Jail time is a harder beast, although I am supportive of some forced time to reflect on the devastating impact their actions have on society and to set a discouragement for others.
Another thing that riles me up on the caselaw is the professional driver thing. In court charged professional drivers often cite that they are on the road more, so of course something is going to happen so or later. Or they will incure more demerits than other drivers. Sorry, but F'ING WHY? If people stuff up at their non-road based jobs, after a few warnings that's it - you're done there. And you can be summarily dismissed for major breaches. But there is so much case law of professional drivers citing the inevitability of something happening, just because they are on the road a lot. BS! I know lots of professional drivers driving 6 figure distances a year with perfectly clear licences and histories. It is about attitude and aptitude, not inevitability.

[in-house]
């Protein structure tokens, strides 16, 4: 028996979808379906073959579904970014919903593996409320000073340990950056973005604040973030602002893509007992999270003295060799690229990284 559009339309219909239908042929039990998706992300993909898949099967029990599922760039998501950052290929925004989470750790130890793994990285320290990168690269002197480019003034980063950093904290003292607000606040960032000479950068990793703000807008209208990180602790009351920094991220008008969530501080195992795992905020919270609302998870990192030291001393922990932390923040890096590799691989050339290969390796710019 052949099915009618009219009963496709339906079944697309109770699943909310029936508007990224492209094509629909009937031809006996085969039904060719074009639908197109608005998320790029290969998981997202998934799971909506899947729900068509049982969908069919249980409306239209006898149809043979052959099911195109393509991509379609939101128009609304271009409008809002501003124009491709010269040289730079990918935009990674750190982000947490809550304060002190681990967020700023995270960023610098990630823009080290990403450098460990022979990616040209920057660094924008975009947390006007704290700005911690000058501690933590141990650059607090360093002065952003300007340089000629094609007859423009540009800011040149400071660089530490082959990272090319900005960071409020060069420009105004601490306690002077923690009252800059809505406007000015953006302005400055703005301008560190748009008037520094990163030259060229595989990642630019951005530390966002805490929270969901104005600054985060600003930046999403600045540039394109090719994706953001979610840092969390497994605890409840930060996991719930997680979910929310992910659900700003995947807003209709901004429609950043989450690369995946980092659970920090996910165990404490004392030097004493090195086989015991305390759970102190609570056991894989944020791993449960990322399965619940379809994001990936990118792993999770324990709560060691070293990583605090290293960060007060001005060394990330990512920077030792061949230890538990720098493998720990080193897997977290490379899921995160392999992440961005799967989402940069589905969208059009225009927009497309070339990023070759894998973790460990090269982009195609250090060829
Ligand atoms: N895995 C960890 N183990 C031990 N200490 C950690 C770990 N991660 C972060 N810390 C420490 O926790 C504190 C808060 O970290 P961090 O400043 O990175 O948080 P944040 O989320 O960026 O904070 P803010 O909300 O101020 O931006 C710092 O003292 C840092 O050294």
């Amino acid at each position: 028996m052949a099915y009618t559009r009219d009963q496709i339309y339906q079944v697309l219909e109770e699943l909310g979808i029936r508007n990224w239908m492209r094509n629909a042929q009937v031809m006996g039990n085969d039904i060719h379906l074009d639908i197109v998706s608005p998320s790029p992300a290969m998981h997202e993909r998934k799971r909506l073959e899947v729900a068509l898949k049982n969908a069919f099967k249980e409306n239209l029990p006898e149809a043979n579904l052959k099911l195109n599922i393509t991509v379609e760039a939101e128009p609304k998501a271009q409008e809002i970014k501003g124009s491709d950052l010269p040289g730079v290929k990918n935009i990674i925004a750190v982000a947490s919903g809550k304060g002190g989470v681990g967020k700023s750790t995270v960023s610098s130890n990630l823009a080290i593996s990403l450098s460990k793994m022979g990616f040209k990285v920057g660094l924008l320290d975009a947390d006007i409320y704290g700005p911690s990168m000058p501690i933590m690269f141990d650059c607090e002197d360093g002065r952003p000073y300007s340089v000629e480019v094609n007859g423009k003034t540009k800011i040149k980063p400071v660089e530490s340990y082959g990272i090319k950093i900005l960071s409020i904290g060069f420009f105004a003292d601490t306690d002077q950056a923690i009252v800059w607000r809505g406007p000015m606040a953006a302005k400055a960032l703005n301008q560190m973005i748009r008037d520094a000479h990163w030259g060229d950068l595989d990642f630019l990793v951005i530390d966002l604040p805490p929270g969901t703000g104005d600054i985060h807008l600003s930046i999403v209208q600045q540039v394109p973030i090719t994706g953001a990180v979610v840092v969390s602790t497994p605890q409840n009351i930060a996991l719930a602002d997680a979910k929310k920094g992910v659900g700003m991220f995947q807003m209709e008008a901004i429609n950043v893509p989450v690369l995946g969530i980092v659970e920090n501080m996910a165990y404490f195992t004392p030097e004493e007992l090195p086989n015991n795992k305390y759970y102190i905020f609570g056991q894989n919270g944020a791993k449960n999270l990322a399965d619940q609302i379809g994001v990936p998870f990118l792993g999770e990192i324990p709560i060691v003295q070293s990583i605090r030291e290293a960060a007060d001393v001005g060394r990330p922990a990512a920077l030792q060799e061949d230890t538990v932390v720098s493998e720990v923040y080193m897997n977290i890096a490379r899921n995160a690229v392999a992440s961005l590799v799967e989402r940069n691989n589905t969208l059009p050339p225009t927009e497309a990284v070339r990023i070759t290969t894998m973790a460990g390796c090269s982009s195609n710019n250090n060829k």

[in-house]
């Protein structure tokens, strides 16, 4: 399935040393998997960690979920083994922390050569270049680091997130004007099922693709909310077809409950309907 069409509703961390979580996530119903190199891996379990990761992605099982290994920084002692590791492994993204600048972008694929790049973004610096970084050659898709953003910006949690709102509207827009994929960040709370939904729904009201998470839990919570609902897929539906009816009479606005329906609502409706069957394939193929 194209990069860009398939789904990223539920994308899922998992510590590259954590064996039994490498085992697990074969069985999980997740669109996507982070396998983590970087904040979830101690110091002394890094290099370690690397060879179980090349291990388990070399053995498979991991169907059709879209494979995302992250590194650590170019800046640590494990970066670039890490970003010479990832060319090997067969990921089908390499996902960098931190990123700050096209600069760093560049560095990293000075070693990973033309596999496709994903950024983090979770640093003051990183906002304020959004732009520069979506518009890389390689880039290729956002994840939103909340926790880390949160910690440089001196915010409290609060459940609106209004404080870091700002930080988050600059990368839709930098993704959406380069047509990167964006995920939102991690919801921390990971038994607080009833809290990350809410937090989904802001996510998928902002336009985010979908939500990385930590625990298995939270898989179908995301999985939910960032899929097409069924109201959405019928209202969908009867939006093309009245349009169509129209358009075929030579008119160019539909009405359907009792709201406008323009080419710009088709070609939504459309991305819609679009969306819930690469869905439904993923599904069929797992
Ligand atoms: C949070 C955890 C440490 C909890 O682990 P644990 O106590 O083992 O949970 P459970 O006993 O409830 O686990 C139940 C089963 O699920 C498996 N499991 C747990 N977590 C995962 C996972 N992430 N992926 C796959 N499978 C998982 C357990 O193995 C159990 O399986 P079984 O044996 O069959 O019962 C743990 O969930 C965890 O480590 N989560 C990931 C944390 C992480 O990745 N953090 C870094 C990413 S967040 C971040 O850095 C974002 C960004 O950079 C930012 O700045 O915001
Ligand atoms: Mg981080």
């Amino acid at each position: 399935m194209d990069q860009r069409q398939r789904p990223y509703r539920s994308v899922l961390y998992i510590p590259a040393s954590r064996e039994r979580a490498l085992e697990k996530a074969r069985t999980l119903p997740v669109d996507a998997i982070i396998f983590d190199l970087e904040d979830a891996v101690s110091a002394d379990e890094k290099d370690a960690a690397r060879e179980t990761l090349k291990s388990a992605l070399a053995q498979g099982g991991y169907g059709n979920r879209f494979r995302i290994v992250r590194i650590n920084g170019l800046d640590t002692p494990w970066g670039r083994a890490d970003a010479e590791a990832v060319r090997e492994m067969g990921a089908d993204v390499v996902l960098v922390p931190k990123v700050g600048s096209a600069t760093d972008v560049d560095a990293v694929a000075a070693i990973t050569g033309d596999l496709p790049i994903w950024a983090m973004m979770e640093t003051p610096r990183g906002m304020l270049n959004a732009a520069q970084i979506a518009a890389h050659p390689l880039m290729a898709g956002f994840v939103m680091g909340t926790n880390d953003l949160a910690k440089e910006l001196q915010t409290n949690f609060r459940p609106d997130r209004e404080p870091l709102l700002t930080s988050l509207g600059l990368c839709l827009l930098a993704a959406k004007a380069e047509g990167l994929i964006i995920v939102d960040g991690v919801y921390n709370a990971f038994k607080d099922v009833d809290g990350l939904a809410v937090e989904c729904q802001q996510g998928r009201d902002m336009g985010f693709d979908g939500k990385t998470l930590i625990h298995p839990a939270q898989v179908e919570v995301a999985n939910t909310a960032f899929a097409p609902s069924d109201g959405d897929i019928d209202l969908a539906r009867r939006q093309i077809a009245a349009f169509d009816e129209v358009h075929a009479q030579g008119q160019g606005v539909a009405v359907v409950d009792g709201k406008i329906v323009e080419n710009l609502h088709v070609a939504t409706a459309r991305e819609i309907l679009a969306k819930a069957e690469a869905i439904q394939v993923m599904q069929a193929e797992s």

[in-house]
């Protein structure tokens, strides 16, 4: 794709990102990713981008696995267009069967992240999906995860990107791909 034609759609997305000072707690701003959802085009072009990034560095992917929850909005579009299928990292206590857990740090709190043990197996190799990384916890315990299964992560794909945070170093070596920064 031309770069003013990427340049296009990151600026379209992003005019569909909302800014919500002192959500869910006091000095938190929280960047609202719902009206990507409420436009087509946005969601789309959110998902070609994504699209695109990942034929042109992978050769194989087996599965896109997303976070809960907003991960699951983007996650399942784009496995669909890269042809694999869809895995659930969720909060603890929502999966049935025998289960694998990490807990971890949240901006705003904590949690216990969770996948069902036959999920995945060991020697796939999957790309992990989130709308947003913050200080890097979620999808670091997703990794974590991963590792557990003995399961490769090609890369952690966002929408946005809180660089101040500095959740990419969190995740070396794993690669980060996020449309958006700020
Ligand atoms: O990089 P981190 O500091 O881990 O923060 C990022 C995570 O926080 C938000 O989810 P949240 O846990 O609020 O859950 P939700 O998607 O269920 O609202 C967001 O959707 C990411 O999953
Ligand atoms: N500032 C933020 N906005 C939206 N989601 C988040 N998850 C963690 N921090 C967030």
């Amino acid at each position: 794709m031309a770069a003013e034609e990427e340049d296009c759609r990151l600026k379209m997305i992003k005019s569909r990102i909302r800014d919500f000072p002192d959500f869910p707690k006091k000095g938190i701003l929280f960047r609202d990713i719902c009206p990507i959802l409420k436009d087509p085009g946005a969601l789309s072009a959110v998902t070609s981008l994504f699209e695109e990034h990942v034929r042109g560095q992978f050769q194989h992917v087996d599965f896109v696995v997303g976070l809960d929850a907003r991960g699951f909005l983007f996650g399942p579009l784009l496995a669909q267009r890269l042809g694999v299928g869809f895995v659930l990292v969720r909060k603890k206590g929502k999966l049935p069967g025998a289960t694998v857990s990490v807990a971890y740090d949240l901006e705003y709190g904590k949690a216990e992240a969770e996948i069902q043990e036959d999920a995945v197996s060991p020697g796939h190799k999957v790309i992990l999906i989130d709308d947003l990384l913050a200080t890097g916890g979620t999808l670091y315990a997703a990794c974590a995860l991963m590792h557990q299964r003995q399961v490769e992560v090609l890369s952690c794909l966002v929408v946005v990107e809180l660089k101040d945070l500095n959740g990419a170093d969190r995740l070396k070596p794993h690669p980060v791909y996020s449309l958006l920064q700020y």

But it is this 'inevitability' of road carnage that is both taken for granted by society in general, and reflected in negligent driving jurisprudence.
I agree, the whole 'inevitability' thing is BS!
The only 'inevitable' thing is that as a cyclists, the more you ride the more likely you are of getting cleaned up by a motorist. And that "SMIDSY" is enough to absolve the driver from any action by the police.
Someone who has killed someone else on the roads is much more likely to do it again than the general population.
Is there any stats anywhere that exhibits this?
Not sure that that particular point was being made above - I wouldn't believe that anyway. Someone who kills may have enough humanity to reform as a result. At least one has to hope.
The point I was making in particular is that in defending their (both summary and indictable) offences, professional drivers often tend to claim an inevitability of something happening, simply because they are on the road more. This is different to accident history itself making further accidents more likely or not.
But in the same way, I have to disagree with Sam about cyclists being on the road more making an issue inevitable. I would argue that by practicing road craft, advanced and defensive techniques, a 20,000 km a year rider may in fact be at lesser risk than a 1000 km a year casual rider not practicing such road craft.